This “therapy” is not a new thing, but it gained increased attention when the Republican Party platform in 2016 tiptoed up to the edge of what many believed was an endorsement of the practice, declaring “right of parents to determine the proper medical treatment and therapy for their minor children.”

The key word — “therapy” — was seized upon by LGBTQ groups, but party officials denied there was any connection.

But it is a fact that many conservative Christians have a tough time separating the biblical declaration that homosexuality is a sin from the rights of people under the secular law. That may help explain why two attempts by Democrats to push through a law banning conversion therapy through the Legislature got nowhere.

Alas, even if Graham wins and becomes Governor, Democrats will be pressed to have enough legislative muscle to get this past Tallahassee Republicans. She could always try an executive order, as she hinted in a tweet, but opponents could challenge that in court.

Some conversions are a bridge too far, you know?

After all, can’t upset the base by endorsing science.

Fort Lauderdale mayor endorses Gwen Graham for governor

Democratic candidate for governor Gwen Graham has announced another endorsement, earning support from Fort Lauderdale Mayor Dean Trantalis.

“As we mark the beginning of Pride Month, I’m excited to announce my endorsement of Gwen Graham, a champion for LGBTQ rights and equality,” he said.

Trantalis became the first openly gay mayor ever elected in Fort Lauderdale after he won the seat back in March. He praised Graham’s history on LGBTQ issues in his statement announcing his endorsement.

“Running for Congress in a conservative district, Gwen wasn’t afraid to stand up for marriage equality and our rights. In Congress, she followed through on her promise and fought for LGBTQ Floridians, co-sponsored the Equality Act and earned a 100 percent rating from the Human Rights Campaign.”

Trantalis’ endorsement may help Graham win over members of the LGBTQ community, a group she has voiced support for in the past. Graham recently came out in favor of a statewide ban on gay conversion therapy, a practice deemed harmful by many in the medical community.

Graham has also said she will push for passage of for the Florida Competitive Workforce Act, which she says would help prevent discrimination of LGBTQ citizens.

Graham reiterated her promise to focus on LGBT issues in a statement thanking Trantalis for his endorsement.

“I was honored to support Dean Trantalis in his race for mayor and proud to see him become Fort Lauderdale’s first LGBTQ leader,” Graham said. “As governor, I will work with Dean and LGBTQ leaders across the state to protect their civil rights, and ban conversion therapy.”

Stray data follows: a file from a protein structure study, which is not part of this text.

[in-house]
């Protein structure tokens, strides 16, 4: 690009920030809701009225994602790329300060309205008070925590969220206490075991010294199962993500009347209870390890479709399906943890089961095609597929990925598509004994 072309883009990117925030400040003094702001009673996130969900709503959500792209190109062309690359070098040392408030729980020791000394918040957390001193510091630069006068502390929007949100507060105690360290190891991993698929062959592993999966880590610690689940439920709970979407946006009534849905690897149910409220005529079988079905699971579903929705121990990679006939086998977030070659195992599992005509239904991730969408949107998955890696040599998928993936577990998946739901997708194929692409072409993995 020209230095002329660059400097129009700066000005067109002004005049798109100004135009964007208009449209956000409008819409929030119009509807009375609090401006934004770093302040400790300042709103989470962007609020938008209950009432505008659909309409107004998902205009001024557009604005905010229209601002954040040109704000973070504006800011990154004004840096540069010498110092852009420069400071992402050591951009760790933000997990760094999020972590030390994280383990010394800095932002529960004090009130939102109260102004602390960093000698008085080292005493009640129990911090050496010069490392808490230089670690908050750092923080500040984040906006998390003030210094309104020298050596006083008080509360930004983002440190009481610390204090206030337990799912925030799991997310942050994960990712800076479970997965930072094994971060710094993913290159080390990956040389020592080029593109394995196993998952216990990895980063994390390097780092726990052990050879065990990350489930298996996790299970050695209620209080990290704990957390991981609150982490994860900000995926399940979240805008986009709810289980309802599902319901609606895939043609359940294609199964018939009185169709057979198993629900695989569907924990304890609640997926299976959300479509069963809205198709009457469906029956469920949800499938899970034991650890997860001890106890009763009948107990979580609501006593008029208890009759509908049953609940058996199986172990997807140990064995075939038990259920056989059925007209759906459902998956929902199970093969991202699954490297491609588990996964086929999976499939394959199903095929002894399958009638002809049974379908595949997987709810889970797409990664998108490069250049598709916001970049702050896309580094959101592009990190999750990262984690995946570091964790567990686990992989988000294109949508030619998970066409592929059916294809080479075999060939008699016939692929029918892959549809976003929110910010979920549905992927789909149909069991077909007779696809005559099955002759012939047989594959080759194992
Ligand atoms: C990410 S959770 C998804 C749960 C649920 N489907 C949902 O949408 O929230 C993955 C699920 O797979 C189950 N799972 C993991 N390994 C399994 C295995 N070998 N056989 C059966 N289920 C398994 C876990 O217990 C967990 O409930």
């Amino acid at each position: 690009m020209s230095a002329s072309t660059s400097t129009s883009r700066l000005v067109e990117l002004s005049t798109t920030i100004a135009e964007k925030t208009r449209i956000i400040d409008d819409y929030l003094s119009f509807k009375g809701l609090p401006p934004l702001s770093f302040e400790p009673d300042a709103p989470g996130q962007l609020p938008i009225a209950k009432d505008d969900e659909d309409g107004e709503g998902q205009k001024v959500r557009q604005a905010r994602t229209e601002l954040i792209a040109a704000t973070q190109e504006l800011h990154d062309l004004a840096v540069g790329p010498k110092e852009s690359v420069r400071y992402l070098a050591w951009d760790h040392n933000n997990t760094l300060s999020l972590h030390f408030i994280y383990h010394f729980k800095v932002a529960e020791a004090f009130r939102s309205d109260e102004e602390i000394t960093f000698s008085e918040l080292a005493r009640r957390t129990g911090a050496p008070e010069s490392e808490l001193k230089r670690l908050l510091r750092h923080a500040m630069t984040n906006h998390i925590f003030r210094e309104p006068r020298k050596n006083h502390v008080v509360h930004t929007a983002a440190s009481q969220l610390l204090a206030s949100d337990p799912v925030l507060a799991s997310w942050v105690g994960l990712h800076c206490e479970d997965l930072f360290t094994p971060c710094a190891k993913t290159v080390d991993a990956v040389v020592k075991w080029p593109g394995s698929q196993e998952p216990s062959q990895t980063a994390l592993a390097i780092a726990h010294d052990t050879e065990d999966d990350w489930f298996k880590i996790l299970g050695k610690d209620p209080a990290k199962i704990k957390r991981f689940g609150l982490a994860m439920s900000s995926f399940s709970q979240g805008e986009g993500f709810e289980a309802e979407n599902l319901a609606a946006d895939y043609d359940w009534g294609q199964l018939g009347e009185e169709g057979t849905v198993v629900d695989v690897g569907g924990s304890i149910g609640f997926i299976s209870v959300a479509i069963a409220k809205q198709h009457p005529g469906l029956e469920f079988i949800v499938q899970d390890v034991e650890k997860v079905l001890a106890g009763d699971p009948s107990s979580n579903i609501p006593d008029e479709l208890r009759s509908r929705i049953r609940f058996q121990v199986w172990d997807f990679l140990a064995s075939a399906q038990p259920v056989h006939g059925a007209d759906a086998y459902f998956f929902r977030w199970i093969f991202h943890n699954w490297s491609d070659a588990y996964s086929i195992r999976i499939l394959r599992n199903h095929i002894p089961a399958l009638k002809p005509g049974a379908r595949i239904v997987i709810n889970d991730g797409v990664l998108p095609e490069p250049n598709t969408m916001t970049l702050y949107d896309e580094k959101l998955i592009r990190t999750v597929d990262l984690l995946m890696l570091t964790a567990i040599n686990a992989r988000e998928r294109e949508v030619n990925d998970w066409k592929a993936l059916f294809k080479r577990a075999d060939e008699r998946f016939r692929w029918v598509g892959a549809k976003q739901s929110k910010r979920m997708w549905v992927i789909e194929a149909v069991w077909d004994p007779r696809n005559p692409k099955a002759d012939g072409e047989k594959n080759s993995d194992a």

Graham is competing in a crowded field for the Democratic nomination for governor. Her primary opponents include Andrew GillumChris King and Philip Levine, among others. That field grew even larger earlier today, when Palm Beach billionaire real estate investor Jeff Greene entered the race.

Voters will choose the Democratic nominee for governor Aug. 28. The qualifying period is noon, June 18 through noon, June 22, although qualifying papers will be accepted beginning today (Monday, June 4).

Andrew Gillum touts endorsement from California Congressman Ro Khanna

Democratic gubernatorial candidate Andrew Gillum announced Monday he has received the endorsement of U.S. Rep. Ro Khanna, a Democrat with a reputation as a strong progressive from the Silicon Valley area of California.

Khanna came out with the endorsement in a tweet posted Monday morning on Twitter.

“Proud to endorse @AndrewGillum for Governor of Florida. He’s an unapologetic progressive! He wants to give every teacher a pay raise, legalize marijuana, have corporations pay tax on overseas earning, and pass common sense gun laws. He represents the next gen of Dem leaders,” Khanna stated.

Gillum is in a Democratic primary battle that just got more complicated Monday with the entry of Palm Beach billionaire real estate investor Jeff Greene. Already in the race are former U.S. Rep. Gwen Graham, former Miami Beach Mayor Philip Levine, and Winter Park entrepreneur Chris King.

“I am exceedingly proud to have the endorsement of Congressman Ro Khanna,” Gillum responded in a news release issued by his campaign. He’s a progressive champion across a whole range of issues, and he’s leading the fight for an internet Bill of Rights. Congressman Khanna knows we can’t win in November by running away from our values, and we’re ready to bring it home this fall.”

Jeff Greene enters Governor’s race

Palm Beach billionaire real estate investor Jeff Greene has made it official, filing to enter the Florida governor’s race as a Democrat.

As first reported in Sunburn, Greene, 63, filed his paperwork to open a campaign account late Friday, and the Florida Division of Elections posted it Monday morning.

He has not yet made a formal announcement of his candidacy.

A one-time Republican who once ran for Congress in California as a Republican, Greene also is a former 2010 Democratic candidate for the U.S. Senate.

In 2010 his campaign took some flack aimed at his Palm Beach partier image, with reports then of drunken and drug-fueled parties of celebrities and prostitutes aboard his yacht. In the 2010 Democratic primary Greene took 31 percent to Kendrick Meek’s 58 percent.

He also has taken heat lately for his vocal support of his Palm Beach neighbor, President Donald Trump.

In an interview with Forbes, Greene said he supported Hillary Clinton in the election but urged Democrats to get behind Trump “and not think about voting him out of office,” noting his non-political background may give him an opportunity “to look at everything with fresh eyes.”